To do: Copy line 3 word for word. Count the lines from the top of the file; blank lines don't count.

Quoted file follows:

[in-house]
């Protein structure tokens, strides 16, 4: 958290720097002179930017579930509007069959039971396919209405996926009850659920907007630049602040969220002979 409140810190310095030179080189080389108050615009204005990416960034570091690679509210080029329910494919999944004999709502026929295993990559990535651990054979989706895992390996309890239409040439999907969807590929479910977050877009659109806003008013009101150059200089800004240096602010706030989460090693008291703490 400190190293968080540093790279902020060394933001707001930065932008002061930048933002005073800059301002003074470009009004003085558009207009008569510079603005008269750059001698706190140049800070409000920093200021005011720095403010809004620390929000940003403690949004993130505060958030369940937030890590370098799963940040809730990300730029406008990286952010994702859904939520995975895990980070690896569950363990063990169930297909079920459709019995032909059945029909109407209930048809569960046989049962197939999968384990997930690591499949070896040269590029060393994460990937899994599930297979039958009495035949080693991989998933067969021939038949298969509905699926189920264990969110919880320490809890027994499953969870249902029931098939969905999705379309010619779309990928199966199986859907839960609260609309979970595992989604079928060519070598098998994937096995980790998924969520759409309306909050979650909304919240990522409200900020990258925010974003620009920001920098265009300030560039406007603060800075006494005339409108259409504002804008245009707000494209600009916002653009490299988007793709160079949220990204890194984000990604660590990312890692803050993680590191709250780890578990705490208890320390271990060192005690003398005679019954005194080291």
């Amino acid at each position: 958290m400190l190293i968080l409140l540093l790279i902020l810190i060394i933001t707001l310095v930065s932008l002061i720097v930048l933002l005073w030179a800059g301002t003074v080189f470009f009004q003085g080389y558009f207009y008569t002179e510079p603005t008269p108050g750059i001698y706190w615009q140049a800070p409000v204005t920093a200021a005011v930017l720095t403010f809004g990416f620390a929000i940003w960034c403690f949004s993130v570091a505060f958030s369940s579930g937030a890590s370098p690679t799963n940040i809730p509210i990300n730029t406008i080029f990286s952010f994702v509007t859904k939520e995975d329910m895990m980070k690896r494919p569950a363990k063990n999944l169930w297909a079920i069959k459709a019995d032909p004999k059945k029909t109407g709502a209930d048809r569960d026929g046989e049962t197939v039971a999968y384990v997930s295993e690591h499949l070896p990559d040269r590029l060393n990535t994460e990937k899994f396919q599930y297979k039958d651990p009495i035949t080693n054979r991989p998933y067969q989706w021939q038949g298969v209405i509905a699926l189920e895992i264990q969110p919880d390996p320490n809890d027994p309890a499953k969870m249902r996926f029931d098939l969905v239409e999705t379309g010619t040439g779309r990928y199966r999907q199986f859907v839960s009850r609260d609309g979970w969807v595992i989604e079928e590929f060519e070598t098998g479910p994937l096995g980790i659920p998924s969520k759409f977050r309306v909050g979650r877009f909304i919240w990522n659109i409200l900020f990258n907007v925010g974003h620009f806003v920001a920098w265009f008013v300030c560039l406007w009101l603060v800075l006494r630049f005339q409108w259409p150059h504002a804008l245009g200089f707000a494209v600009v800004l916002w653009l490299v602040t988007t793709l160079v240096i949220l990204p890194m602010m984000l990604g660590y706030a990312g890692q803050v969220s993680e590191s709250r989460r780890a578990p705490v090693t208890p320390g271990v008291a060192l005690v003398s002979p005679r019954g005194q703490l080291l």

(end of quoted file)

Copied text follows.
């Amino acid at each position: 958290m400190l190293i968080l409140l540093l790279i902020l810190i060394i933001t707001l310095v930065s932008l002061i720097v930048l933002l005073w030179a800059g301002t003074v080189f470009f009004q003085g080389y558009f207009y008569t002179e510079p603005t008269p108050g750059i001698y706190w615009q140049a800070p409000v204005t920093a200021a005011v930017l720095t403010f809004g990416f620390a929000i940003w960034c403690f949004s993130v570091a505060f958030s369940s579930g937030a890590s370098p690679t799963n940040i809730p509210i990300n730029t406008i080029f990286s952010f994702v509007t859904k939520e995975d329910m895990m980070k690896r494919p569950a363990k063990n999944l169930w297909a079920i069959k459709a019995d032909p004999k059945k029909t109407g709502a209930d048809r569960d026929g046989e049962t197939v039971a999968y384990v997930s295993e690591h499949l070896p990559d040269r590029l060393n990535t994460e990937k899994f396919q599930y297979k039958d651990p009495i035949t080693n054979r991989p998933y067969q989706w021939q038949g298969v209405i509905a699926l189920e895992i264990q969110p919880d390996p320490n809890d027994p309890a499953k969870m249902r996926f029931d098939l969905v239409e999705t379309g010619t040439g779309r990928y199966r999907q199986f859907v839960s009850r609260d609309g979970w969807v595992i989604e079928e590929f060519e070598t098998g479910p994937l096995g980790i659920p998924s969520k759409f977050r309306v909050g979650r877009f909304i919240w990522n659109i409200l900020f990258n907007v925010g974003h620009f806003v920001a920098w265009f008013v300030c560039l406007w009101l603060v800075l006494r630049f005339q409108w259409p150059h504002a804008l245009g200089f707000a494209v600009v800004l916002w653009l490299v602040t988007t793709l160079v240096i949220l990204p890194m602010m984000l990604g660590y706030a990312g890692q803050v969220s993680e590191s709250r989460r780890a578990p705490v090693t208890p320390g271990v008291a060192l005690v003398s002979p005679r019954g005194q703490l080291l």